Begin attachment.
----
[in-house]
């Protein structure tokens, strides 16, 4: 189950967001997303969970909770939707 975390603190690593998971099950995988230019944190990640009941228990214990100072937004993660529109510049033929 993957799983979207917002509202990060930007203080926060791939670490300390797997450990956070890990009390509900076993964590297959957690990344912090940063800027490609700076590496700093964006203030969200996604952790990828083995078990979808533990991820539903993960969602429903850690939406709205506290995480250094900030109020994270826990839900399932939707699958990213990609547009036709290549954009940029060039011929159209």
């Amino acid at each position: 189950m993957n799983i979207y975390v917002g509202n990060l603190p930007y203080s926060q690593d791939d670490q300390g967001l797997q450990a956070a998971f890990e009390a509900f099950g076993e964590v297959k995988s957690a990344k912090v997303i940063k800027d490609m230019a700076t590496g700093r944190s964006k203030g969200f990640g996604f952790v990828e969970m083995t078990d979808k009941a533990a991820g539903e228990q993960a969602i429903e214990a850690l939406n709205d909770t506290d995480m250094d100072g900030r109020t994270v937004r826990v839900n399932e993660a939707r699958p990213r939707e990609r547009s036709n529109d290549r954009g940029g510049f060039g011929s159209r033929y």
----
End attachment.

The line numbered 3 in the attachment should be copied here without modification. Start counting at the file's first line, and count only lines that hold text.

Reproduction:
């Amino acid at each position: 189950m993957n799983i979207y975390v917002g509202n990060l603190p930007y203080s926060q690593d791939d670490q300390g967001l797997q450990a956070a998971f890990e009390a509900f099950g076993e964590v297959k995988s957690a990344k912090v997303i940063k800027d490609m230019a700076t590496g700093r944190s964006k203030g969200f990640g996604f952790v990828e969970m083995t078990d979808k009941a533990a991820g539903e228990q993960a969602i429903e214990a850690l939406n709205d909770t506290d995480m250094d100072g900030r109020t994270v937004r826990v839900n399932e993660a939707r699958p990213r939707e990609r547009s036709n529109d290549r954009g940029g510049f060039g011929s159209r033929y």